Conference Coverage

New findings raise questions about the role of ANAs in SLE


 

EXPERT ANALYSIS FROM THE WINTER RHEUMATOLOGY SYMPOSIUM

Antinuclear antibodies (ANAs) have long been considered an important marker in rheumatologic conditions, particularly for the diagnosis and classification of patients with systemic lupus erythematosus, but recent findings are raising new questions about their role.

Dr. David Pisetsky of Duke University, Durham, NC

Dr. David S. Pisetsky

“We’ve measured ANAs for a long time – it’s a very important test in rheumatology,” David S. Pisetsky, MD, PhD, explained in an interview.

However, even though this test has been around for decades, “some interesting things have developed around it that have made a lot of people, including me, take a second look,” said Dr. Pisetsky, professor of medicine and immunology at Duke University, Durham, N.C.

He elaborated on those recent findings, which relate to the findings of ANA negativity in patients with an established diagnosis of systemic lupus erythematosus (SLE) and to variability among ANA test kit findings, during a presentation at the Winter Rheumatology Symposium sponsored by the American College of Rheumatology.

“Screening of patients during clinical trials for new treatments of SLE suggest that a significant number of people with lupus – 20%-30%, in fact – are ANA negative despite disease activity at the time the test is done,” he said.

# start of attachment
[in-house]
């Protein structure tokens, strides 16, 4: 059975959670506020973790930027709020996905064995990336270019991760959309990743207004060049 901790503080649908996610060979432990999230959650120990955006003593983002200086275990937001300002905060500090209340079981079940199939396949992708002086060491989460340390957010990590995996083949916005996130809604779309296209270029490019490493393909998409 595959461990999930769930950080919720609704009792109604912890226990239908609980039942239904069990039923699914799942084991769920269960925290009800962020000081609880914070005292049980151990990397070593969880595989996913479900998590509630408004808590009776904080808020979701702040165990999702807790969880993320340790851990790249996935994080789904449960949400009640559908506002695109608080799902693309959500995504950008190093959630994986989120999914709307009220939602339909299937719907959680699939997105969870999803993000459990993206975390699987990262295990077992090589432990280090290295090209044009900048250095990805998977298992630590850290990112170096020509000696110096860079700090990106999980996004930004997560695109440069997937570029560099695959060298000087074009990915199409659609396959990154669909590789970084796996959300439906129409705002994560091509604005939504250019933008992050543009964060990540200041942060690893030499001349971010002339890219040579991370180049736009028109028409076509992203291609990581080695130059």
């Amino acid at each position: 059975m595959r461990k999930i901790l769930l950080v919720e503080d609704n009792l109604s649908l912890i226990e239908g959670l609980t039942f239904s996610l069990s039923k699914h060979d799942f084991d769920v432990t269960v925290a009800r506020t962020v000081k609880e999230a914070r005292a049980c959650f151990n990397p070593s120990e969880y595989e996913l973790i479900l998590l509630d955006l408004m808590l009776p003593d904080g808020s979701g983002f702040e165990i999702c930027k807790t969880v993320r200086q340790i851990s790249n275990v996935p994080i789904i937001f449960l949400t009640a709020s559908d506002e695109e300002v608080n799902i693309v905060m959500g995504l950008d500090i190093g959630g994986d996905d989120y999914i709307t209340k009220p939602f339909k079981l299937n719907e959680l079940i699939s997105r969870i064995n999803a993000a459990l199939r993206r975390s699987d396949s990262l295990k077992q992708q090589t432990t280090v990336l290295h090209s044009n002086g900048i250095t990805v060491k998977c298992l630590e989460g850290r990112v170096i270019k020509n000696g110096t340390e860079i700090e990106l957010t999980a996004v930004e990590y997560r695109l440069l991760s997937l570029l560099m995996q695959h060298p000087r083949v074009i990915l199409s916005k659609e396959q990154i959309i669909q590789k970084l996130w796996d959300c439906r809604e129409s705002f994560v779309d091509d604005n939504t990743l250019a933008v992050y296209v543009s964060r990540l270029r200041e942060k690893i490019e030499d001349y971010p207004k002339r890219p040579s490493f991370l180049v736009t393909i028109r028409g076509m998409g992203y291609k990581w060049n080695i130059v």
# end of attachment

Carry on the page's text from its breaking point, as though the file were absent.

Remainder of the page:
For example, unpublished (but recently submitted) data from a phase 2 trial looking at the efficacy and safety of an interleukin-6 monoclonal antibody for the treatment of SLE showed that 23.8% of baseline samples from 183 SLE patients with positive historical ANA and clinically active lupus prior to randomization were ANA negative.

A particular concern with respect to such findings is that ANA positivity is typically a criterion for entry into clinical trials of therapies for lupus and prescription of medications approved for active lupus, Dr. Pisetsky said.

“On the other hand, about 20% of otherwise healthy people – especially women – can be ANA positive, so it’s always been problematic as a screening test due to these false positives, but these new findings suggest that in lupus a real concern is false negatives,” he said. “It’s quite a surprise.”

The findings raise questions about whether ANA negativity in SLE reflects the natural history of the disease, an effect of treatments, or a problem with the assays.

It appears an important problem relates to test kit variability, he said.

“There are lots of different ANA test kits. Their performance characteristics are very different. The performance of ANA tests is much more variable than people realize,” he said, citing data from an analysis that he and his colleagues conducted using 103 samples from a cohort of patients with established SLE.

In that 2017 study, an ANA enzyme-linked immunosorbent assay showed an ANA-negativity rate of 11.7% with zero indeterminate tests, whereas three different test kits showed ANA-negativity rates of 22.3% (with 8.7% of samples reported as indeterminate), 9.7% (with another 9.7% indeterminate), and 4.9% (with another 1.9% indeterminate), respectively. Multiplex testing showed a 13.6% ANA-negativity rate and an indeterminate rate of 7.8% (Ann Rheum Dis. 2018;77:911-3).

Only one sample tested negative for ANA on all three test kits, and disagreement about ANA negativity occurred in one-third of the samples, he said.

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